Baby, You Can Drive My Car

By Tony Hisgett from Birmingham, UK – Buick 52 Convertible Uploaded by tm, CC BY 2.0.

I work and live in a very rural area – and have a horse – which means I come into contact with farmers. Many of these farmers drive older tractors. The tractor on my horse’s farm is a 1960s John Deere. Of course, these old vehicles are kept around for a variety of reasons: they’re next-to indestructible if you take good care of them, they’re expensive so no one will replace it if its not needed, they give a connection to previous generations and history. But when the farmers get around to discussing why they haven’t purchased a new tractor, I have only heard one reason: they are not legally allowed to modify their tractors.

For the “layperson,” this sounds absurd. Don’t they own the tractor? Why can’t they repair their own vehicles?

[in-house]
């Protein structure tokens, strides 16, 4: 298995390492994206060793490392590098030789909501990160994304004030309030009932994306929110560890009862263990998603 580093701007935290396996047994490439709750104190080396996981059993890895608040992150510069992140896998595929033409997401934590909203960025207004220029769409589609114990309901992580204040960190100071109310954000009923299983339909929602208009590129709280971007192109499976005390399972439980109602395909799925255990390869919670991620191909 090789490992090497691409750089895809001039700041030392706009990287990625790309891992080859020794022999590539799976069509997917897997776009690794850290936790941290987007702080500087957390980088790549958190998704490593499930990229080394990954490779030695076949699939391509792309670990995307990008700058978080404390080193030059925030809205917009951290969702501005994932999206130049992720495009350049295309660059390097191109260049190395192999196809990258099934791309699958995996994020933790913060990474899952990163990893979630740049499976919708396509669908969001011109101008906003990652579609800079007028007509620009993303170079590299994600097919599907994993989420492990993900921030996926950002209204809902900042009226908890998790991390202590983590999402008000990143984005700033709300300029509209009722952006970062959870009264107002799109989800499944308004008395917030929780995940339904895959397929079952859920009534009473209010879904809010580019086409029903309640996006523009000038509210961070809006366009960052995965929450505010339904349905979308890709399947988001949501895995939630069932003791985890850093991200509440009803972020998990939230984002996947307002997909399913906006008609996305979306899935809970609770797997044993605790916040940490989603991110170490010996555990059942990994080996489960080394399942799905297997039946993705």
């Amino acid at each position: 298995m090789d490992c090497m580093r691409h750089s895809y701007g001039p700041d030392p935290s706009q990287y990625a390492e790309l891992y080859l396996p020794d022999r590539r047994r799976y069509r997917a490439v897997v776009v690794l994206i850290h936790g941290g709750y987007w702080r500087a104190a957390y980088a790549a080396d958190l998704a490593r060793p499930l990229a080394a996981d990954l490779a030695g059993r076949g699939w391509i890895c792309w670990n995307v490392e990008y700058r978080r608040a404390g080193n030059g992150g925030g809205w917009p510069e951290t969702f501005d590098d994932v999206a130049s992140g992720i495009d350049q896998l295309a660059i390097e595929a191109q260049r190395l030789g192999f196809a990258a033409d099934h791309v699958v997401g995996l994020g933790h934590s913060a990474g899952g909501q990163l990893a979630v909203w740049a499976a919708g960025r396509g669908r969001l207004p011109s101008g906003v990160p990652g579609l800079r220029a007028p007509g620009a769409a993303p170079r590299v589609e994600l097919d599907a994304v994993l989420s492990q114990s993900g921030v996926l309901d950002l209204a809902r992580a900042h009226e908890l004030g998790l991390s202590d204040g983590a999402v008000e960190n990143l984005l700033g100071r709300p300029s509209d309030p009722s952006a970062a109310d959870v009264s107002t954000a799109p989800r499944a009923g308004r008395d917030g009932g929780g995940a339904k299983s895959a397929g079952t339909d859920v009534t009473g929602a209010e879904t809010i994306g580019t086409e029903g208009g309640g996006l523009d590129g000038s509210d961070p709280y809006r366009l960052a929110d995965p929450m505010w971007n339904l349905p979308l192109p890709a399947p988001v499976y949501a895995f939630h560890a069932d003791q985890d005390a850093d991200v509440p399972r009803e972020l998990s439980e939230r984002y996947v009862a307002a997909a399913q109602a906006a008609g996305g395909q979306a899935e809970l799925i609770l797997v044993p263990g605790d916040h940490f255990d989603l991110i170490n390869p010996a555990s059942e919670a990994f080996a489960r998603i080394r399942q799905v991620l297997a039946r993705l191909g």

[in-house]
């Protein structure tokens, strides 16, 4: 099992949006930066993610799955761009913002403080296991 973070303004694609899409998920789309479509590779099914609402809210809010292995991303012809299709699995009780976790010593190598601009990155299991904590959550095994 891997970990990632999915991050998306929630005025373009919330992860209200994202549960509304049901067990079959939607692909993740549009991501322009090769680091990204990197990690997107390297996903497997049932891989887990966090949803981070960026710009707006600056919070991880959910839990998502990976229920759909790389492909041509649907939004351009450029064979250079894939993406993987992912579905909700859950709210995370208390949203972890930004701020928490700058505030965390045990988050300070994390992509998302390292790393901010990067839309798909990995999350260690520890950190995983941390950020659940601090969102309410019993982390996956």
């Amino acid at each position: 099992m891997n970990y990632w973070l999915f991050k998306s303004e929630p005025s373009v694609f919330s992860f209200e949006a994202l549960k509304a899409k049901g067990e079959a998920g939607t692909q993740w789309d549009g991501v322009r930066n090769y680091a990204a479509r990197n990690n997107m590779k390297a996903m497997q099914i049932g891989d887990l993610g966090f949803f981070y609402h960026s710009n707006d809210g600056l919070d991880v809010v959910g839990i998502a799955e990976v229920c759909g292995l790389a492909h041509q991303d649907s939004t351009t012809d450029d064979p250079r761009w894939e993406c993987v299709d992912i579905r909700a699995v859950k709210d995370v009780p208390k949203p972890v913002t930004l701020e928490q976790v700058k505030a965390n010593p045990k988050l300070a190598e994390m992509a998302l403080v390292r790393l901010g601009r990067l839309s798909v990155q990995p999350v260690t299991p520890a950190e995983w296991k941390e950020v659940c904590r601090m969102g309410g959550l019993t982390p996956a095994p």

Librarians, on the other hand, might have an inkling of what’s going on. The Digital Millennium Copyright Act (DMCA), which affects how libraries disseminate electronic resources, also affects how farmers interact with their (new) tractors and how the rest of us interact with our cars.

The automobile industry – as well as the agricultural machinery industry – have pushed lawmakers and judges to interpret the DMCA in such a way that it is illegal for consumers to view or modify the software that run our vehicles. Farmers can’t repair or modify their own tractors because that could potentially include viewing the tractors’ software – and that violates the law. Thus, only (for example) John Deere can repair John Deere tractors of a certain age.

The United States federal government has decided that, from October 28, 2016 to October 27, 2019, vehicle owners will be allowed to view, modify, and repair their own vehicles’ code. For those 3 years, farmers will be able to repair their own tractors; and car owners can tinker with their cars’ code.


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